But in looking back, as I did a few years later, I realized that my drift away from the new realities of liberalism had been going on for years. It began when I entered state government as an environmental regulator in 1969, and later, as an Army lawyer. In the 1960s my liberalism was founded on the civil rights movement, a firm belief that men should be free and that no one should be able to impede their march toward freedom. Human freedom was a thing worth fighting for, and those who would impede it should be fought against. (Hold onto that thought.) I also believed, wrongly, that government could make all those things happen.
By the late 1960s environmentalism crept onto the liberal’s wagon as its second leg, and I was first among them, enlisting in government to fight the strip mining wars of Appalachia. What I saw in state government was the rise of a professional state class who saw government not as a means to a public end, but rather a means to a private end. I saw the unending mission of environmental agencies, i.e., the science of finding out stuff, and reporting stuff, taking hind teat to a far more finite mission, that of regulation, where regulators, headed by lawyers, had to justify their existence by coming up with new rules each year…or they were defunct.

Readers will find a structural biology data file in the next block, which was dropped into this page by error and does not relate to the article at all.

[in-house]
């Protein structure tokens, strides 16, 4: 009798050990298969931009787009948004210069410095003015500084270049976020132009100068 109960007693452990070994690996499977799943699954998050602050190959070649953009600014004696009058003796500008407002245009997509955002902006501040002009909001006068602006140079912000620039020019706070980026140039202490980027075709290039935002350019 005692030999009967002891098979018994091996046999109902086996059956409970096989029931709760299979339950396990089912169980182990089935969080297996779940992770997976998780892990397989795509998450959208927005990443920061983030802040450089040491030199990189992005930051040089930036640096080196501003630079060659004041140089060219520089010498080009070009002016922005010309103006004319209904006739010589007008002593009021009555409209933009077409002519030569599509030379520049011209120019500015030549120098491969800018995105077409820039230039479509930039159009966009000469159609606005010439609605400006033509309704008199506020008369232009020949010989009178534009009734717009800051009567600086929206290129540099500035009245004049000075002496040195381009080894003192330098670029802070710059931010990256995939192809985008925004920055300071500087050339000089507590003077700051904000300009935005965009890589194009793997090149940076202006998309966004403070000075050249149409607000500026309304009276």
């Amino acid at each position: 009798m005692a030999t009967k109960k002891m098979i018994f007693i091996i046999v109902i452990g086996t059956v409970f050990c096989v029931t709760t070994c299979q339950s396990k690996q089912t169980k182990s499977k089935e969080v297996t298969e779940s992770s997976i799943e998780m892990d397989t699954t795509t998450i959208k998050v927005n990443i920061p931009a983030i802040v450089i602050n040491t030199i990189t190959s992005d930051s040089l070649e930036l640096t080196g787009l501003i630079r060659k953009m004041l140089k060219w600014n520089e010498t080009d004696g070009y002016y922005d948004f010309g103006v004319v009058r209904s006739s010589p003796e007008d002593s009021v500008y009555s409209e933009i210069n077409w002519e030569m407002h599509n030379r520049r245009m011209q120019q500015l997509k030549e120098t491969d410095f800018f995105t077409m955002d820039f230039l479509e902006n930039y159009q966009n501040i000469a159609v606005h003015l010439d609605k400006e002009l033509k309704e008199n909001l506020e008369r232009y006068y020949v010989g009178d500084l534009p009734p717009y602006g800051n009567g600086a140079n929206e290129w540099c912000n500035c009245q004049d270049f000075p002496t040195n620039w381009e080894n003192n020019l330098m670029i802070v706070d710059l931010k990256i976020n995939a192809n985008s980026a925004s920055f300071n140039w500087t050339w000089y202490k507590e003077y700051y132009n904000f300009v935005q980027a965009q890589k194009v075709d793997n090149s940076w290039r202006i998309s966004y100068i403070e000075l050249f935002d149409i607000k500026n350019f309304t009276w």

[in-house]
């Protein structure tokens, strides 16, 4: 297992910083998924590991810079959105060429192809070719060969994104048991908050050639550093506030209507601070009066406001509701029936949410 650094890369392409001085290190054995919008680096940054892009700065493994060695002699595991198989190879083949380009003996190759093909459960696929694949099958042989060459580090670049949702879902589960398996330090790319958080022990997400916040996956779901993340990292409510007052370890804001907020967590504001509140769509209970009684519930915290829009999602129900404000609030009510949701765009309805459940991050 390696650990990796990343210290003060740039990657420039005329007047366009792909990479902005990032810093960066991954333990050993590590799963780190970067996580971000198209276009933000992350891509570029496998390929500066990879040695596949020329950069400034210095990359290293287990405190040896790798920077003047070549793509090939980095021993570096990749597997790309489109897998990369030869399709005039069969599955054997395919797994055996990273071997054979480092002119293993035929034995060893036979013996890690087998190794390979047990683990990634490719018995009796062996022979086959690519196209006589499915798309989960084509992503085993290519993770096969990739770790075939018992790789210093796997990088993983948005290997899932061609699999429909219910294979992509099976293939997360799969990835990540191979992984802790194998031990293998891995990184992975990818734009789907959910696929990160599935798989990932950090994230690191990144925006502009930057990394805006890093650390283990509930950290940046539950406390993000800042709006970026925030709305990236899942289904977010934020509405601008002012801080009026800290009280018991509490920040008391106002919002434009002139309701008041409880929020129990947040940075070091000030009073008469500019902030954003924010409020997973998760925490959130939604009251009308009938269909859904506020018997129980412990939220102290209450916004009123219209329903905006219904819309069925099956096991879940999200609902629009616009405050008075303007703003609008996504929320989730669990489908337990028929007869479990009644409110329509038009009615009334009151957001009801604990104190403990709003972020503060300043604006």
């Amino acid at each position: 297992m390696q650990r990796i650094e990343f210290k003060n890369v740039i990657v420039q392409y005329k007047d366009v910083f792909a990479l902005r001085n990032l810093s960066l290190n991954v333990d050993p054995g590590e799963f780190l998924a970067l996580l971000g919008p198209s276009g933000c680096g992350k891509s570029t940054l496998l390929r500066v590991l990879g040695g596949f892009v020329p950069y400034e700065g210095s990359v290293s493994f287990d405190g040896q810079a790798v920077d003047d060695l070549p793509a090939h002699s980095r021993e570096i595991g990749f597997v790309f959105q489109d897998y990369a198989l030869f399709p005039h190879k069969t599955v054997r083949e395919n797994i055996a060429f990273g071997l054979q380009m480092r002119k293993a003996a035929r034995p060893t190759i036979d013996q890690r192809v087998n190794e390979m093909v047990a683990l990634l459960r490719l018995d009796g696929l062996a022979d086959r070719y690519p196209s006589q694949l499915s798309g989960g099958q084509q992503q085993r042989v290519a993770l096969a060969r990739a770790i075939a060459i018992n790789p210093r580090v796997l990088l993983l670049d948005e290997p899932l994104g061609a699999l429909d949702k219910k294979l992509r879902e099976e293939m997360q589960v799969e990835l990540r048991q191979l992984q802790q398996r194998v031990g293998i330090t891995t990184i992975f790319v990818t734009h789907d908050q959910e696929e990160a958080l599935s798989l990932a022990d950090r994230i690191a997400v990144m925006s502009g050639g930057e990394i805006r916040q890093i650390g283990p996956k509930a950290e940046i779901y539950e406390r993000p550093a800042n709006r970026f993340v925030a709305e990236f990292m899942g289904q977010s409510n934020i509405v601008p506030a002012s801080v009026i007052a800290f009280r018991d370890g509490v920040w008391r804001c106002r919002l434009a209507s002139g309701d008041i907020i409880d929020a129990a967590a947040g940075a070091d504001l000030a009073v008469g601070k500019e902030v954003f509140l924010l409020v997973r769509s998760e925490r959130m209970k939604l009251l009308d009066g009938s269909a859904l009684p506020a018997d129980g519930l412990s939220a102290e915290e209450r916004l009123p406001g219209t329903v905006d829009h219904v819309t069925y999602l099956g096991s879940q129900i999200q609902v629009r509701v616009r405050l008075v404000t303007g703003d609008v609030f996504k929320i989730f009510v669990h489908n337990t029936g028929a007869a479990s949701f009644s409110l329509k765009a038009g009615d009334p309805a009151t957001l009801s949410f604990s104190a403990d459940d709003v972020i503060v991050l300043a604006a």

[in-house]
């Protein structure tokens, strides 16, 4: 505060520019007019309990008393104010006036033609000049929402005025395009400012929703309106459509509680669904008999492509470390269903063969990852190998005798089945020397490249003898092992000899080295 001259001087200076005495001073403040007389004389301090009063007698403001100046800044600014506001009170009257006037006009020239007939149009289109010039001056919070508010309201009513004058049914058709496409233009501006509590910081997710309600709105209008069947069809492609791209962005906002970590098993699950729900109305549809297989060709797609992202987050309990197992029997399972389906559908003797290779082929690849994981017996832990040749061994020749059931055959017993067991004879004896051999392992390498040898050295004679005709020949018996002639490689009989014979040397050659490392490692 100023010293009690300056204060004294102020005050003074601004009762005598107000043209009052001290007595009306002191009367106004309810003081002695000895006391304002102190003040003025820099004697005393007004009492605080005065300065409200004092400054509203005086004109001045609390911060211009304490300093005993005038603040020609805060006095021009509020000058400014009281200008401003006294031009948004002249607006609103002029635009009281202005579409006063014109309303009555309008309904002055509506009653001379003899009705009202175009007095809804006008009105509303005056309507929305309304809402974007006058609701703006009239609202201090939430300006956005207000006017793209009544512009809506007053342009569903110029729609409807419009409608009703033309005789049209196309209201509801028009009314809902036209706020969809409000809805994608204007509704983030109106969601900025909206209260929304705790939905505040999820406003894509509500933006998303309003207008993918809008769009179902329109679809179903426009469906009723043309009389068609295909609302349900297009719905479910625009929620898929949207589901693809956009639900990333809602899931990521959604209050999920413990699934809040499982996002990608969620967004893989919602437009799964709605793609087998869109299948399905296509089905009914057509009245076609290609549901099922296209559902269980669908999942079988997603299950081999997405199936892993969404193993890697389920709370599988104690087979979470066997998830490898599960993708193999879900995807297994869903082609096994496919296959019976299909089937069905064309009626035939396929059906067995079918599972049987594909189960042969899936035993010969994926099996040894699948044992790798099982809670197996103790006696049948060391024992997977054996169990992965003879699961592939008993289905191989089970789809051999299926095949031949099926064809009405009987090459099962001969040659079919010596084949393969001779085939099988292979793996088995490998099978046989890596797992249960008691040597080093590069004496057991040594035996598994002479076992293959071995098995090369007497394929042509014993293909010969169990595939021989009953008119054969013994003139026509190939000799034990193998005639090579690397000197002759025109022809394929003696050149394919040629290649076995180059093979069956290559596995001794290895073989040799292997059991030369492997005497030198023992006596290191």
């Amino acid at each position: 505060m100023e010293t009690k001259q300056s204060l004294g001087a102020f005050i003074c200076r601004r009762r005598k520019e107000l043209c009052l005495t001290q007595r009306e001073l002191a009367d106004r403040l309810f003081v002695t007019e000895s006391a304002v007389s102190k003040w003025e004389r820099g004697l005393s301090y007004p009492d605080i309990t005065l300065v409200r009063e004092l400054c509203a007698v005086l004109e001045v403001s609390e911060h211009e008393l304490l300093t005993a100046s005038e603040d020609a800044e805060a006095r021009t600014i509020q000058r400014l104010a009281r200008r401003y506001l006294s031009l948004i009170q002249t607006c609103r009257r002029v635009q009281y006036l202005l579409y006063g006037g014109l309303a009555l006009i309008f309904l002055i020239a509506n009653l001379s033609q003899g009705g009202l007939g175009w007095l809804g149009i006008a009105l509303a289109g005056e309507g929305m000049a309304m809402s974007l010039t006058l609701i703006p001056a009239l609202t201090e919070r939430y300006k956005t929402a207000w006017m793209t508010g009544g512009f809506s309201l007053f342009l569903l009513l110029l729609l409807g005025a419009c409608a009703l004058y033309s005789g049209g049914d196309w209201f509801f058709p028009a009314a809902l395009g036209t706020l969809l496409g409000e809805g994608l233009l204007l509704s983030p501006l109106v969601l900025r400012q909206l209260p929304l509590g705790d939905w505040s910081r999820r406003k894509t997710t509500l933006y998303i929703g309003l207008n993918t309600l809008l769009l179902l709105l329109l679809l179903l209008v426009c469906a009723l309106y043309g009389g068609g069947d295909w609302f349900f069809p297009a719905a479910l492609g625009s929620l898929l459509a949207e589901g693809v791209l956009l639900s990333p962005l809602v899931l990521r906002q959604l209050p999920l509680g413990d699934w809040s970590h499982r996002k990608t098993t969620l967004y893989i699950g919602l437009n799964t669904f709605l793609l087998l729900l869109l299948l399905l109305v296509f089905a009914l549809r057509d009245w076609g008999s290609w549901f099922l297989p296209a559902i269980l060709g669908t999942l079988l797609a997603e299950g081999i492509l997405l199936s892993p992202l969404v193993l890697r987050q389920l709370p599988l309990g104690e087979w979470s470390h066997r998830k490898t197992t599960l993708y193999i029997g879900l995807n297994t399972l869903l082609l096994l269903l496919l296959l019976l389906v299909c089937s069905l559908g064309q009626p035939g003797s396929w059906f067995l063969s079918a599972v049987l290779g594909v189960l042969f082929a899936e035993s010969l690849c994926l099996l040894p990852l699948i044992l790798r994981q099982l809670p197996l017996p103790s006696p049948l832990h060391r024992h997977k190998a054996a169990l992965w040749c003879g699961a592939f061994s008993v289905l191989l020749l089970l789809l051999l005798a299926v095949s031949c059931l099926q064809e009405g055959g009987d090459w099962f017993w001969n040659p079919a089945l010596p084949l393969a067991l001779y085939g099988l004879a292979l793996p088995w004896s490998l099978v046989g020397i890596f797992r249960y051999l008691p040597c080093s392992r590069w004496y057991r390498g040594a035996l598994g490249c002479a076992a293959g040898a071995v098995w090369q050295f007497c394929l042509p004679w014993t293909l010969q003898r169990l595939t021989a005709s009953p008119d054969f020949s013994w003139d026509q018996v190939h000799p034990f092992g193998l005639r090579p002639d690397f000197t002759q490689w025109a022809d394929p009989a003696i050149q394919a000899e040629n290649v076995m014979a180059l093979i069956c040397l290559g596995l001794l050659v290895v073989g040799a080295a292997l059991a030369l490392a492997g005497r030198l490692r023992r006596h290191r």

We’ll always need people sticking litmus paper into creeks and streams, but we should not always need rule-writers and enforcers. One’s mission is endless, the other is finite. But as I found in the late 70s, after revisiting my old digs at the state capital, I found that my old division had more lawyers than our complete staff (and only one lawyer) just five years earlier. And yes, there was no discernible improvement in water quality, mining or otherwise.
When I went into the army in 1972 a friend asked me how I would be able to stand being around so many Neanderthals. I glibly laughed and said the army would be a much better place because I was in it. Little did I know, even as morale hobbled down in those days, I have never been around more professional people. In other words, all the lies about the military I’d been told in law school had been laid bare.